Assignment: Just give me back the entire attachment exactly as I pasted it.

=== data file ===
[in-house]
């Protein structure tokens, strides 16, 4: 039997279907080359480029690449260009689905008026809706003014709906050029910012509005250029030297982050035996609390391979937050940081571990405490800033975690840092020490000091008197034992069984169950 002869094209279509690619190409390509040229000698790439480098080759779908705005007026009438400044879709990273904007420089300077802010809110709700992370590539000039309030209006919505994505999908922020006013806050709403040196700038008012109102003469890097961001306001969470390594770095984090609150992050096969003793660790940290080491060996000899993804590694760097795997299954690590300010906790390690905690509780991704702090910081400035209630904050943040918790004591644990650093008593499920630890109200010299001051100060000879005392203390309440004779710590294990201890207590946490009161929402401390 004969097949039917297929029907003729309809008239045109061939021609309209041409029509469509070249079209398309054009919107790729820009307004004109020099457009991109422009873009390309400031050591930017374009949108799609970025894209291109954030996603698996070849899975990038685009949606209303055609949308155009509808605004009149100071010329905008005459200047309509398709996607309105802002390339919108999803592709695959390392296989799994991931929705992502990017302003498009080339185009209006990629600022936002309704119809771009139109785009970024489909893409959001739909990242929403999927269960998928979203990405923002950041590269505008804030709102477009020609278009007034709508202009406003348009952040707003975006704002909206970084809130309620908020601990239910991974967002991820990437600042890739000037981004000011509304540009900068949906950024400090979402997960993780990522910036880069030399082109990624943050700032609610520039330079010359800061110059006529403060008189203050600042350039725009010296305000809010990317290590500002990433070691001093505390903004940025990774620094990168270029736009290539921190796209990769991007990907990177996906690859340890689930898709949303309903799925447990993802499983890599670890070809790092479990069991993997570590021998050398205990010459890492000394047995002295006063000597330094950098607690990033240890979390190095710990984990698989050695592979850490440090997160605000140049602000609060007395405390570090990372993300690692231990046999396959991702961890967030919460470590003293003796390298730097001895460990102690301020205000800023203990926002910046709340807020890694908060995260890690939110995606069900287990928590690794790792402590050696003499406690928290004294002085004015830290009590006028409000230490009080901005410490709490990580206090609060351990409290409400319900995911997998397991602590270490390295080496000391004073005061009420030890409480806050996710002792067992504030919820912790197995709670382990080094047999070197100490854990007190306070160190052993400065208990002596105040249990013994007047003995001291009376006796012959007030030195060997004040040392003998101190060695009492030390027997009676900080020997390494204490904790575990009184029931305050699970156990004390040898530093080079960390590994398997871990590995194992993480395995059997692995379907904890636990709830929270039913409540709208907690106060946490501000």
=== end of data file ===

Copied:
[in-house]
């Protein structure tokens, strides 16, 4: 039997279907080359480029690449260009689905008026809706003014709906050029910012509005250029030297982050035996609390391979937050940081571990405490800033975690840092020490000091008197034992069984169950 002869094209279509690619190409390509040229000698790439480098080759779908705005007026009438400044879709990273904007420089300077802010809110709700992370590539000039309030209006919505994505999908922020006013806050709403040196700038008012109102003469890097961001306001969470390594770095984090609150992050096969003793660790940290080491060996000899993804590694760097795997299954690590300010906790390690905690509780991704702090910081400035209630904050943040918790004591644990650093008593499920630890109200010299001051100060000879005392203390309440004779710590294990201890207590946490009161929402401390 004969097949039917297929029907003729309809008239045109061939021609309209041409029509469509070249079209398309054009919107790729820009307004004109020099457009991109422009873009390309400031050591930017374009949108799609970025894209291109954030996603698996070849899975990038685009949606209303055609949308155009509808605004009149100071010329905008005459200047309509398709996607309105802002390339919108999803592709695959390392296989799994991931929705992502990017302003498009080339185009209006990629600022936002309704119809771009139109785009970024489909893409959001739909990242929403999927269960998928979203990405923002950041590269505008804030709102477009020609278009007034709508202009406003348009952040707003975006704002909206970084809130309620908020601990239910991974967002991820990437600042890739000037981004000011509304540009900068949906950024400090979402997960993780990522910036880069030399082109990624943050700032609610520039330079010359800061110059006529403060008189203050600042350039725009010296305000809010990317290590500002990433070691001093505390903004940025990774620094990168270029736009290539921190796209990769991007990907990177996906690859340890689930898709949303309903799925447990993802499983890599670890070809790092479990069991993997570590021998050398205990010459890492000394047995002295006063000597330094950098607690990033240890979390190095710990984990698989050695592979850490440090997160605000140049602000609060007395405390570090990372993300690692231990046999396959991702961890967030919460470590003293003796390298730097001895460990102690301020205000800023203990926002910046709340807020890694908060995260890690939110995606069900287990928590690794790792402590050696003499406690928290004294002085004015830290009590006028409000230490009080901005410490709490990580206090609060351990409290409400319900995911997998397991602590270490390295080496000391004073005061009420030890409480806050996710002792067992504030919820912790197995709670382990080094047999070197100490854990007190306070160190052993400065208990002596105040249990013994007047003995001291009376006796012959007030030195060997004040040392003998101190060695009492030390027997009676900080020997390494204490904790575990009184029931305050699970156990004390040898530093080079960390590994398997871990590995194992993480395995059997692995379907904890636990709830929270039913409540709208907690106060946490501000």